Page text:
OK, I’m not one of those purists who thinks all computers should be encased in beige boxes. That said, 4 of the 5 computers in our apartment are fairly plain – but two of those are because the case predates any sense of design, one was an ultra-cheap computer, and one was an ultra-cheap case.

Last week, while looking for that ultra-cheap case so I could build Red Shirt, I looked at the more expensive cases, thinking I might replace the case on my main computer, and then reuse the old one for the new machine. And while there were several really nice cases, none of them really struck me – unless you count the ones that exhibited the two trendiest offenses in case design:

  1. Hiding the drive bays. Someone got the idea somewhere that drive bays, especially on a case with room for expansion, are ugly. And I can certainly see the point. But people who design cases often forget a key factor about those drive bays: people use them. That means either you’ve got to open the entire front of the case every time you pop a CD in the tray, or you end up leaving it open. Now it’s not so bad if it’s a sliding door, but if it’s hinged, then you have to worry about this huge plastic door hanging sideways in front of the computer. Not only does it get in the way every time you have to reach down with a CD, it’s uglier than just showing the drive bays would have been!
  2. Shoving the front USB and Firewire ports all the way to the bottom of the case. The idea of having these ports on the front is to make them convenient. And while putting them at the bottom may work for people who put their computers on top of their desks, a lot of people put them underneath to save space (whether for writing or for a giant monitor). That USB mini-drive isn’t so convenient when you have to get out of your chair and kneel down on the floor to plug it in. And I’ve seen cases where the ports are less than half an inch from the bottom – not so bad if you’ve got a wood floor, but if you’ve got a carpet, now you need to worry about the carpet getting caught in the ports. I’m sorry, but this is only marginally better than leaving the ports on the back.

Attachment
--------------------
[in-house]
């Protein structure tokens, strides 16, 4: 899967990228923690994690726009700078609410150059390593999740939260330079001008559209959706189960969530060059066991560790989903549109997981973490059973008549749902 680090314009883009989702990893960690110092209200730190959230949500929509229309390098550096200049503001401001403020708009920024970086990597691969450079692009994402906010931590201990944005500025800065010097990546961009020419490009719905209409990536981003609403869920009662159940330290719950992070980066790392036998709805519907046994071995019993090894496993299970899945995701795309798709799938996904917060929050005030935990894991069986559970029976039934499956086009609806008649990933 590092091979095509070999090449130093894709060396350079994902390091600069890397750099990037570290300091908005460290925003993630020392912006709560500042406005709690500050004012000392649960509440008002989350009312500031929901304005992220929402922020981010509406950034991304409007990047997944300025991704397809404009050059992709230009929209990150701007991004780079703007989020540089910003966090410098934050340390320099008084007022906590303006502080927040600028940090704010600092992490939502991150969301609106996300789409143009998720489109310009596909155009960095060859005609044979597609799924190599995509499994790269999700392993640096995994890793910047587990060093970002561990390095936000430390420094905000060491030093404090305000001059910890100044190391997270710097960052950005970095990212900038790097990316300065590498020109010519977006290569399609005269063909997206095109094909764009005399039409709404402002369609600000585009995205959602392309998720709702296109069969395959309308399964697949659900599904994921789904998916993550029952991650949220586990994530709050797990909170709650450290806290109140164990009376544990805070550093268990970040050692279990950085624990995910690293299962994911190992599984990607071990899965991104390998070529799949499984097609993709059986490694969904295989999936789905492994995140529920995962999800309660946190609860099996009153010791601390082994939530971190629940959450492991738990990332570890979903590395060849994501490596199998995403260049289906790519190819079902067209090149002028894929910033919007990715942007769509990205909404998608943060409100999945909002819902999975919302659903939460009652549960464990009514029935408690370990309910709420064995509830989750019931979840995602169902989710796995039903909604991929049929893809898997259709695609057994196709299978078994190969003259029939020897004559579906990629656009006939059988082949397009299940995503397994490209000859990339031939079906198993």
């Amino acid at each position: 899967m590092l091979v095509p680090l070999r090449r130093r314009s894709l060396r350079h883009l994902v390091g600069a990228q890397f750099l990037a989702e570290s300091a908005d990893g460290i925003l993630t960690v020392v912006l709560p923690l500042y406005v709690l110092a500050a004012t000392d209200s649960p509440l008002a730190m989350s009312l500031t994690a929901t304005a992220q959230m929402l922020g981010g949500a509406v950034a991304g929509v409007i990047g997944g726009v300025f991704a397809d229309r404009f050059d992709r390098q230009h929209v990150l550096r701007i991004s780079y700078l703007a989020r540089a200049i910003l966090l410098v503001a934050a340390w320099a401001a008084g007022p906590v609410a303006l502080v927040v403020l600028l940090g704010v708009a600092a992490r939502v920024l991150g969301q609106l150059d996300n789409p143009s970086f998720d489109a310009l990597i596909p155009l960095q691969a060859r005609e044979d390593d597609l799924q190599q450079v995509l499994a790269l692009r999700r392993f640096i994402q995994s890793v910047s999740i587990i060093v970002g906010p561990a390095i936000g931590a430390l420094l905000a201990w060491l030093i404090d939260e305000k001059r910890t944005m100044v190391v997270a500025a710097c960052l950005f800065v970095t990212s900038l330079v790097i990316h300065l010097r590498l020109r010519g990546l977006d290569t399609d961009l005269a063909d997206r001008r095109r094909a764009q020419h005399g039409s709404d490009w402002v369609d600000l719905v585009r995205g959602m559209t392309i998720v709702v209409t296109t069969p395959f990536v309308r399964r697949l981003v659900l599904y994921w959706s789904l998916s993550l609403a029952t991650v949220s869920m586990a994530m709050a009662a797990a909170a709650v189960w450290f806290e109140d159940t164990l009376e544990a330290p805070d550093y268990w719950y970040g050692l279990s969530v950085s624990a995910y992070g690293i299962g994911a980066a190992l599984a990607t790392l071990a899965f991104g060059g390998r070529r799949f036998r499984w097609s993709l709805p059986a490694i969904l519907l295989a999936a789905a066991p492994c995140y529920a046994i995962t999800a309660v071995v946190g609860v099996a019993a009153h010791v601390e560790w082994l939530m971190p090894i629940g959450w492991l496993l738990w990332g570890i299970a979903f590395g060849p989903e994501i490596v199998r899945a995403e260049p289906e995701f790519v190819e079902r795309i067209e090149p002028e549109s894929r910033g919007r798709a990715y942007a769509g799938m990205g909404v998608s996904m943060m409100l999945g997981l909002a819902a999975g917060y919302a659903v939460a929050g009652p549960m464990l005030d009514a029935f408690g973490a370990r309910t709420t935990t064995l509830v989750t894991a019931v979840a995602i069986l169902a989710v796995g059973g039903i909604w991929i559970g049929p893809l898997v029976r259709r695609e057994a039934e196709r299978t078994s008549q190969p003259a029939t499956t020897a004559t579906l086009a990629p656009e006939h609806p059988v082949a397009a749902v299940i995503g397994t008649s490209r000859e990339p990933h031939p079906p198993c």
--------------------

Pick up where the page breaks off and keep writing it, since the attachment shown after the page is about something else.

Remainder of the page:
In the end, I decided I didn’t want to assemble two computers, just one, so I bought the cheapest, smallest case I could find. (As it happens, it manages to make the USB situation worse by putting the ports on the side of the front panel – but I wasn’t expecting to use much in the way of USB devices on this box anyway, and it turns out the only ports this motherboard can handle are the built-in ones.)

One thought on “Case Design 101

Leave a Reply

Your email address will not be published. Required fields are marked *

This site uses Akismet to reduce spam. Learn how your comment data is processed.